• Friday, December 14, 2018

Abide with me: The story of the port’s little blue house...By Lea Edgar, Librarian/Archivist, Vancouver Maritime Museum

By BCShippingNews 20 December 2015
This is the history of a little building that persevered despite the relentless march of progress in the "forever new" city.

Vancouver is not a city known for its built heritage. The city has a habit of tearing down the historic to accommodate the modern. Because of this, Vancouver carries with it a sense of constant newness. That is why it is so surprising to find a quaint little craftsman-style building adjacent to the state-of-the-art Centerm terminal. The little house-like structure is overshadowed by the massive cranes and innumerable containers of the bustling port. How did this structure survive over 100 years? This is the history of a little building that persevered despite the relentless march of progress in the "forever new" city.

Photo above: Credit to Rick Horne.

The original context of this building is the historic site of Hastings Mill. This busy economic centre was essential for Vancouver’s early lumber industry. The sawmill, located at the foot of Dunlevy Street, started in 1867. Around the sawmill grew a company town complete with a general store and school. Sadly, many of the original buildings did not survive the tragic fire of 1886. The one exception was the Hastings Mill Store, now located in Hastings Mill Park in Kitsilano. The Hastings Saw Mill Co. eventually merged with the Royal City Planning Mills Company and the resulting company was called the B.C. Mills Timber and Trading Company. This company made its name with its patented system of prefabricated structures. These buildings were marketed to settlers allowing them to build a home quickly, easily, and inexpensively. Some were even already painted! It was sort of like buying your home from Ikea. A prime example of the quality of these pre-fab structures that B.C. Mills sold is our little building which became the company’s office, showroom, and sales centre in 1905. The building was designed by Edward Caton Mahoney. The design proved to be much more weather resistant than other competing pre-fabs of the time. Each panel was insulated and joined together with weather-tight joints which were then bolted together. To contribute to the show-quality of this building, each room was paneled with a different type of BC wood such as balsam, hemlock, fir, and red cedar. Regrettably, all the different types of wood panels were painted over in the 1920s.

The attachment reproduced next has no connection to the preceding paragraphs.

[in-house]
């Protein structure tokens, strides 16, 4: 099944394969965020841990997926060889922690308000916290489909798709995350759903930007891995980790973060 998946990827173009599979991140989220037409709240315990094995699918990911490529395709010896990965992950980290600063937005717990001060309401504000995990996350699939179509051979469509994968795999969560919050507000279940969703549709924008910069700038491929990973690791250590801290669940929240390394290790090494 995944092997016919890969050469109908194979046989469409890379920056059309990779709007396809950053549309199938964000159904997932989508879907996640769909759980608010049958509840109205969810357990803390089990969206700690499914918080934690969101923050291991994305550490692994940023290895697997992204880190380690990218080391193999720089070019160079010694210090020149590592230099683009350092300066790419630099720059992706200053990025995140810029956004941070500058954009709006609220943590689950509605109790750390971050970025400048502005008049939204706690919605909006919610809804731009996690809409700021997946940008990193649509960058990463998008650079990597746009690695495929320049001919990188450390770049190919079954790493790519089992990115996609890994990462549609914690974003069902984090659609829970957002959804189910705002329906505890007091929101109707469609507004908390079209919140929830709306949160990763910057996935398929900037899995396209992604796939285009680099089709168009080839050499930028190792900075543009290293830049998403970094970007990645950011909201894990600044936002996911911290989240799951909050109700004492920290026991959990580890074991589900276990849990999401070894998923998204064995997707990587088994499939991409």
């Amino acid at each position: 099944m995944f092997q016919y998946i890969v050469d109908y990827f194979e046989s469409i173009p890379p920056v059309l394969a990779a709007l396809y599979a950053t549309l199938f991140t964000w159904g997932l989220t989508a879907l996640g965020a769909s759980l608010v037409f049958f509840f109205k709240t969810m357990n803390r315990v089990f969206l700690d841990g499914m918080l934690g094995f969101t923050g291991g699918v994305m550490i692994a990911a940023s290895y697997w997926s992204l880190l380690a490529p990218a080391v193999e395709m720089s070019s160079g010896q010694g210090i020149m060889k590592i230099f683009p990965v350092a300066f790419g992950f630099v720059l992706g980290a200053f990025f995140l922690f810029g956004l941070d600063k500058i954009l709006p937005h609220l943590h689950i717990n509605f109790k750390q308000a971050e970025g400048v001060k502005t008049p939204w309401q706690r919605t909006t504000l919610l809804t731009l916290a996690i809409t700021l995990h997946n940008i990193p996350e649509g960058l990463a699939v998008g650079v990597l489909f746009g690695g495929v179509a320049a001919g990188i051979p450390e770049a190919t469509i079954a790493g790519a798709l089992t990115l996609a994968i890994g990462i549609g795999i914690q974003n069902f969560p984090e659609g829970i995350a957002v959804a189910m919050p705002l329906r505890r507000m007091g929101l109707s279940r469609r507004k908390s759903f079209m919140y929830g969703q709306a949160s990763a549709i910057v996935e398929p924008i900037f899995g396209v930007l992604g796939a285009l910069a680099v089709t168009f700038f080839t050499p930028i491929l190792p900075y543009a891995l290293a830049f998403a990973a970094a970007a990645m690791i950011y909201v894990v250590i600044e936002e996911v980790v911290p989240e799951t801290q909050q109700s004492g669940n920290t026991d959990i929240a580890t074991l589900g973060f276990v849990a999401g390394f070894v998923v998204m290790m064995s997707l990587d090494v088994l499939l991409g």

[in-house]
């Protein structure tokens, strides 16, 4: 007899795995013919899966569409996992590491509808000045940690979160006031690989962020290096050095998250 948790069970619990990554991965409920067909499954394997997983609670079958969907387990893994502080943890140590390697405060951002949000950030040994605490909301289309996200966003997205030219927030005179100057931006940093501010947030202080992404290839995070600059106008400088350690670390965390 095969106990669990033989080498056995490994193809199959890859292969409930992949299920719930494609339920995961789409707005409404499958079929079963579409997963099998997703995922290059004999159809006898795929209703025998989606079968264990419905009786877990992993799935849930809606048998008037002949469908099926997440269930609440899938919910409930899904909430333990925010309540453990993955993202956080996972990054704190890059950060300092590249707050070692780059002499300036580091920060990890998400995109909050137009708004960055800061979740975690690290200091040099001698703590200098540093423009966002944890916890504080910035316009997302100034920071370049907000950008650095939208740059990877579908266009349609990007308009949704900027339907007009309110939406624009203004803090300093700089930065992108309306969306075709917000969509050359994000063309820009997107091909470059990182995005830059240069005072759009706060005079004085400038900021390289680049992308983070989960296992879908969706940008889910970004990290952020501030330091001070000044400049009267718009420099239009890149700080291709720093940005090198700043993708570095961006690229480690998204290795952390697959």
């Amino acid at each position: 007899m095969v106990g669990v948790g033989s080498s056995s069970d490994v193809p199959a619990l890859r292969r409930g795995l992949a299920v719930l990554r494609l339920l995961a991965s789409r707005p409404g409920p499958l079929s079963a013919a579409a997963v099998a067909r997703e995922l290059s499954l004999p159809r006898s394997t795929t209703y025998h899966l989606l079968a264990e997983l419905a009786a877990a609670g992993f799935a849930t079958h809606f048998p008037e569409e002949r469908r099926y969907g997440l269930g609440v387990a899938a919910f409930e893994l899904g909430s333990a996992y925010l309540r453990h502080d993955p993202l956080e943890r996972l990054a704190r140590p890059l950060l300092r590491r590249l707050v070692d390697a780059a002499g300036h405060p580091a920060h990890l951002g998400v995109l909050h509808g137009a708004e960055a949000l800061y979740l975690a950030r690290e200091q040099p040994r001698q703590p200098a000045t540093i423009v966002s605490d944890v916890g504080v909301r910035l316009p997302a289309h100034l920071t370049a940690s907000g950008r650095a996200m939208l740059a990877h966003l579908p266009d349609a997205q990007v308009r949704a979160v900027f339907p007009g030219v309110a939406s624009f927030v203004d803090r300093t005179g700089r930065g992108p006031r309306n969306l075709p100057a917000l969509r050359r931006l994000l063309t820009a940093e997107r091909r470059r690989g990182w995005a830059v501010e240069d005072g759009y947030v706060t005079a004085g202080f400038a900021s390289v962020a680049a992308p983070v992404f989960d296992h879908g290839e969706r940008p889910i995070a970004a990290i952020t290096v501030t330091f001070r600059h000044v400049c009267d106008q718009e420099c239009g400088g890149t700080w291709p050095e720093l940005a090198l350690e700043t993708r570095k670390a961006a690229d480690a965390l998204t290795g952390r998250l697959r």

In 1925, the Vancouver Harbour Commissioners purchased the land that made up the former Hastings Mill site. They decided to retain the B.C. Mills building as an office and stated in their 1930 monthly report, "The site on which the offices are located is one of historical value, for around it was built the City of Vancouver." Indeed, the B.C. Mills building is one of the only surviving structures associated with Hastings Mill. The Harbour Commissioners used the building from 1930 to 1936, and the successor organization— the National Harbours Board—also operated out of it from 1936 to 1973.

The current occupants of the building are the Mission to Seafarers, a Christian charity that serves merchant seamen around the world. In 1981, the building was sold to the organization by the National Harbours Board for one dollar. At that time the office building was converted into the "Flying Angels Club" and painted the distinctive Mission to Seafarers’ blue. One change to the building was the Port Manager’s office that was converted into a lounge. However, some original features are retained such as the brass fireplace. The original building also included a porte-cochère. Sadly, this was torn down due to substantial deterioration. Roughly in its place now is a monument dedicated to the history of the lumber industry in B.C. and the development of the city of Vancouver. Another interesting feature of this building is the vault. Shown on the 1906 building plans, the original vault is three stories high—one vault per floor. It was converted in 1960 to double as a nuclear fallout shelter. Included in the lower level of the shelter was a ventilation system, cold storage room, and escape hatch to the upper shelter. There is also some evidence to indicate that there may have been bunks. The first floor vault still houses multiple large wooden cabinets, likely used to store charts. These are just a few examples of the unique historical features of the Flying Angels Club building. Some new amenities offered at the club are a small shop, chapel, cyber café and billiards room. There are currently three chaplains at the Mission and mass can be held either on board a ship or at the club.

The fact that this little building has survived largely untouched is a Vancouver miracle. It is especially surprising in that it resides on extremely valuable and commercially active land. Likely, its ideal location close to the port facilities and use largely as an administration building contributed to its preservation. The building has evolved from a show home to a home away from home for seamen. The Mission to Seafarers organization is a most apt beneficiary of this unique heritage building. Surely, the charity will continue to serve the merchant seamen visiting Vancouver’s port for many years. And, with a bit of luck, the little blue building will remain as a memento of Hastings Mill, B.C.’s lumber industry, and the long history of a world-class port.

Lea Edgar started her position as Librarian/Archivist for the Vancouver Maritime Museum in July 2013. She can be contacted at archives@vancouvermaritimemuseum.com.